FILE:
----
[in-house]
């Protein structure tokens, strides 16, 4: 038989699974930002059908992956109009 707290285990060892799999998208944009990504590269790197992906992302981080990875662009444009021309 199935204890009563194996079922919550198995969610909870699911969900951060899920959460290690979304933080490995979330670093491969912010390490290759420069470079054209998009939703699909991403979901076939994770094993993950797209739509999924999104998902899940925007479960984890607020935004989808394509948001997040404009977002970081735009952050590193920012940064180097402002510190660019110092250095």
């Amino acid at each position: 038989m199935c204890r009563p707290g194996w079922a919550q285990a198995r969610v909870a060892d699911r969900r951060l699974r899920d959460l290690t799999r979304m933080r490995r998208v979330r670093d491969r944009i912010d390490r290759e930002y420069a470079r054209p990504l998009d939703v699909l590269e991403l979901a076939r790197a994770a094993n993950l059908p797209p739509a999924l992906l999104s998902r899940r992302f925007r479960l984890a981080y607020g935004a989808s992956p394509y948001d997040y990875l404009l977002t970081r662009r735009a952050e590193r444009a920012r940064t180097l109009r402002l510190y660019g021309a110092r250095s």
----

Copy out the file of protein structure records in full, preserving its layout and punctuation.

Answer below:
[in-house]
């Protein structure tokens, strides 16, 4: 038989699974930002059908992956109009 707290285990060892799999998208944009990504590269790197992906992302981080990875662009444009021309 199935204890009563194996079922919550198995969610909870699911969900951060899920959460290690979304933080490995979330670093491969912010390490290759420069470079054209998009939703699909991403979901076939994770094993993950797209739509999924999104998902899940925007479960984890607020935004989808394509948001997040404009977002970081735009952050590193920012940064180097402002510190660019110092250095």
């Amino acid at each position: 038989m199935c204890r009563p707290g194996w079922a919550q285990a198995r969610v909870a060892d699911r969900r951060l699974r899920d959460l290690t799999r979304m933080r490995r998208v979330r670093d491969r944009i912010d390490r290759e930002y420069a470079r054209p990504l998009d939703v699909l590269e991403l979901a076939r790197a994770a094993n993950l059908p797209p739509a999924l992906l999104s998902r899940r992302f925007r479960l984890a981080y607020g935004a989808s992956p394509y948001d997040y990875l404009l977002t970081r662009r735009a952050e590193r444009a920012r940064t180097l109009r402002l510190y660019g021309a110092r250095s």